Creating Competitive Advantage With Social Entrepreneurship

Creating Competitive Advantage With Social Entrepreneurship

Murat Yalcintas (Istanbul Commerce University, Turkey)
DOI: 10.4018/978-1-5225-5687-9.ch007

Abstract

This chapter probes ways of creating competitive advantage with social entrepreneurship by determining the instruments that social enterprises can apply to achieve competitive advantage. The chapter first develops the concepts of social entrepreneurship and competitive advantage within their common framework by examining the relevant literature. Then, it proposes shared value, social intrapreneurship, strategic partnership, differentiation, and recruiting talents as instruments for social entrepreneurs to achieve competitive advantage and mentions various cases as examples. The chapter concludes by proposing a measurement framework that focuses on the interaction between business and social results.
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Introduction

What is the purpose of an entrepreneurial activity? For decades the applicable view was that the enterprises belonged to their shareholders and the purpose of an enterprise was to maximize shareholder wealth. Today this view is no longer uniformly accepted. Many believe that shareholders do not own enterprises, enterprises are legal entities owning themselves. A shareholder is an important stakeholder of an enterprise, but only one of many. Furthermore, the enterprises are to be run to the best interests of, not only the shareholders but a broader range of constituents, customers, suppliers, employees etc. society as a whole (Chandler, 2015). Increasingly more companies have started responding to the interests of all stakeholders and generating the most value for the society.

If an enterprise continues to exist and to make profit for a long term, it most probably means that the enterprise was able to create value, economic value and social value. Economic value is created when the enterprise makes profit. Social value is the net social and environmental benefits and values generated by the enterprise to the society. As these definitions indicate, both terms are connected; for example, employee wages are related both to economic value (cost of production) and social value (income distribution).

In this chapter, we define social enterprise as an organization with the core purpose of creating social value, an organization who applies business principles to solving social problems. It can be a nonprofit or for-profit organization whilst the primary motive is social change respectively well-being (Volkmann, Tokarski, & Ernst, 2012). Social entrepreneurs are change-makers in the society, they are agents of social and economic progress. The innovative approach of social entrepreneurs brings a positive change to the society and most of the times to the economy as well, especially in the underdeveloped areas.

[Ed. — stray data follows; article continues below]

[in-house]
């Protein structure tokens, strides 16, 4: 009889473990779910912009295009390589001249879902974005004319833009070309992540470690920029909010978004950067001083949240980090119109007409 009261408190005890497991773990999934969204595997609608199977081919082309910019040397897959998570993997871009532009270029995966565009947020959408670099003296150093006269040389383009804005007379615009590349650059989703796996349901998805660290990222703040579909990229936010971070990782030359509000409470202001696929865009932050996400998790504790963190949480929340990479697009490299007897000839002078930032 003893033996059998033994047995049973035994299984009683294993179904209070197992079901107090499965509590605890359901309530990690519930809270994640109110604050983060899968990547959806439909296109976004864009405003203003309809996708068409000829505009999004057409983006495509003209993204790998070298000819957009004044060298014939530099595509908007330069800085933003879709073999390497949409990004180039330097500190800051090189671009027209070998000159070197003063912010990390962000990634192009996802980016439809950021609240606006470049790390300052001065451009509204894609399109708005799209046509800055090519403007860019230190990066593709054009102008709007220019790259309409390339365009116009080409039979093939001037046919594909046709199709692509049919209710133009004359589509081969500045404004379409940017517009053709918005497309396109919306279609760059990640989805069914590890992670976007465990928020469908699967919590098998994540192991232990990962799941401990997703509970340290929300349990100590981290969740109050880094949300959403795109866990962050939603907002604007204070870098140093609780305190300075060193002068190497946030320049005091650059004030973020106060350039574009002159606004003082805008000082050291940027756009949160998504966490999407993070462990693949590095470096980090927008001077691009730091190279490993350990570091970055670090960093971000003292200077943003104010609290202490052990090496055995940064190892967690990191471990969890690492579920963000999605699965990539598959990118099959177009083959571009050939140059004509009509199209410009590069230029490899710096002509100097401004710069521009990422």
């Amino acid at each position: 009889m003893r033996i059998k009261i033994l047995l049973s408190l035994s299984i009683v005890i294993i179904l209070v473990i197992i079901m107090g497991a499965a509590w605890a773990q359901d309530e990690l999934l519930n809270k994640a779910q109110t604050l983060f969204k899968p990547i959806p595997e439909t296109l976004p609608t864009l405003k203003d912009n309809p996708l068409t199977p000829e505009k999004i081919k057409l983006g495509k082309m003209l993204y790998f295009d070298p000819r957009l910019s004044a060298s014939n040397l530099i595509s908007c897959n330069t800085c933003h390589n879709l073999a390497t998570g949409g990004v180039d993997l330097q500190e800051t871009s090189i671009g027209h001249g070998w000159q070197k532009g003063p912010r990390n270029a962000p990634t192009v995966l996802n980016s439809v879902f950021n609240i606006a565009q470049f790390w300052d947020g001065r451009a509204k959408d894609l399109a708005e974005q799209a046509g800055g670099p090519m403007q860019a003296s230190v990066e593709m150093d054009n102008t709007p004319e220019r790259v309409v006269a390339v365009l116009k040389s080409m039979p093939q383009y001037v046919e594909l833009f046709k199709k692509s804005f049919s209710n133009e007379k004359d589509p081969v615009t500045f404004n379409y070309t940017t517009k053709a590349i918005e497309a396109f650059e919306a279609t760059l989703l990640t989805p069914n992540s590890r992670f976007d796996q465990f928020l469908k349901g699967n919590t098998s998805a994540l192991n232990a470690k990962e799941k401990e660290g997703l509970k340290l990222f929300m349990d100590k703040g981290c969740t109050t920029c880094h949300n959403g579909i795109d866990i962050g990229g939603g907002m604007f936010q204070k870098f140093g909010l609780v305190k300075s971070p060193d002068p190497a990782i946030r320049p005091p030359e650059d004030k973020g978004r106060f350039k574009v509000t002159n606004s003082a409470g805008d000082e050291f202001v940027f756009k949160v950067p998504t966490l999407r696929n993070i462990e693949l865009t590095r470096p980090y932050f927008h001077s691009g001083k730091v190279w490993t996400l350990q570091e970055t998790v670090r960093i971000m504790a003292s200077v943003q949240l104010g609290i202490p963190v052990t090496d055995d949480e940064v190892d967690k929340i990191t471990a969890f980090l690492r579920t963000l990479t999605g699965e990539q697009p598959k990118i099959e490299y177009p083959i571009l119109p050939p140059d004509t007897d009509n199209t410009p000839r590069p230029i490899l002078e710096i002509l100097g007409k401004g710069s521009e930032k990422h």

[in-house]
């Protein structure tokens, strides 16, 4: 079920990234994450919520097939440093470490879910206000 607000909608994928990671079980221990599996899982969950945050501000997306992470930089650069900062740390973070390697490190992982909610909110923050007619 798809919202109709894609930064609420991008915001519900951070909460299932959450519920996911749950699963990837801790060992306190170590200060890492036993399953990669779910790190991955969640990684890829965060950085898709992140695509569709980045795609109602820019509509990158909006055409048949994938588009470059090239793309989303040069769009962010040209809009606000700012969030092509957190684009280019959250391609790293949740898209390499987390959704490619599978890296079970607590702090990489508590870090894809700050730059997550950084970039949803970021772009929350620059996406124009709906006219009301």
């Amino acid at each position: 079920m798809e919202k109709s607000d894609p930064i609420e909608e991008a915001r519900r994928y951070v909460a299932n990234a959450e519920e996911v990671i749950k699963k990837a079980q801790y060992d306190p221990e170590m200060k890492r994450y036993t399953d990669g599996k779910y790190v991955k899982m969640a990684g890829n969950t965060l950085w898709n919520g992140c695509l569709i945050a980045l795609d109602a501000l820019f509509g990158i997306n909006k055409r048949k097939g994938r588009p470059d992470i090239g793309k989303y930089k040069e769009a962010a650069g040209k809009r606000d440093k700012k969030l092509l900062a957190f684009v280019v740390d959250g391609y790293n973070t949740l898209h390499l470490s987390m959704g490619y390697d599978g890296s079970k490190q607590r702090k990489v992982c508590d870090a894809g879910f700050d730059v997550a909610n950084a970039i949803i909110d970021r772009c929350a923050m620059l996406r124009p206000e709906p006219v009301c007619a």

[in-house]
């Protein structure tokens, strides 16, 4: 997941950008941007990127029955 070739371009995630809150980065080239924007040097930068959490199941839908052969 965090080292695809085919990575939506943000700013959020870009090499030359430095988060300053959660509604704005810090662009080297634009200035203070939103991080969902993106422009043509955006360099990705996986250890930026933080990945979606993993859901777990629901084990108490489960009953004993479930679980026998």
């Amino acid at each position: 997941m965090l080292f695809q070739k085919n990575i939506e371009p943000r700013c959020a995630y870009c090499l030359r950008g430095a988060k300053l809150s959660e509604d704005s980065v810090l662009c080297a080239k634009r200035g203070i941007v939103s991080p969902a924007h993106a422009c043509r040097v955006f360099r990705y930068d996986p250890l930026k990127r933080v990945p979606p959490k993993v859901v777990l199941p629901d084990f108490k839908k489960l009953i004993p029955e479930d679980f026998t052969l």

Social entrepreneurship, already a big topic for decades, received increased attention after 2006 due to Muhammad Yunus winning the Nobel Peace Prize with the Grameen Bank microcredit model. The rising economic inequality throughout the world and crisis in environment, health and financial systems contributed to the concept of sustainable organizations dealing with social problems. In this sense, social enterprises target social needs unmet by government or by conventional business and where traditional nonprofit organizations did not live up to expectations.

Social enterprises target unfulfilled social needs by creating social value with sustainable solutions. A sustainable solution requires creating both economic and social value. Social entrepreneurship, can be carried out by nonprofit or for-profit enterprises. For nonprofits the benefit is only needed for the sustainability of the operations. In the second case, the profit is sought but the central core of the enterprise is social commitment. For both cases, the sustainability relies on its ability to develop a competitive advantage. To achieve and maintain competitive advantage i.e. to achieve sustainable competitive advantage, enterprises should generate more value, both economic and social, than competitors.

This chapter explores ways of creating competitive advantage with social entrepreneurship. As the relevant literature suggests, social enterprises possess some peculiar characteristics which do not exist in conventional business. Those characteristics can be exploited by the social enterprise as unique resources to devise strategies that lead to achieve competitive advantage. Or a social enterprise may also reach competitive advantage by positioning itself within its industry. The chapter develops the concepts of social entrepreneurship and competitive advantage within their common framework and determines the instruments that social entrepreneurs can utilize to build competitive advantage; namely shared value, social intrapreneurship, strategic partnership, differentiation and recruiting talents. Each instrument is theoretically elaborated and illustrated with field examples. This chapter will help both practitioners and academicians to understand how to achieve competitive advantage in social enterprises.

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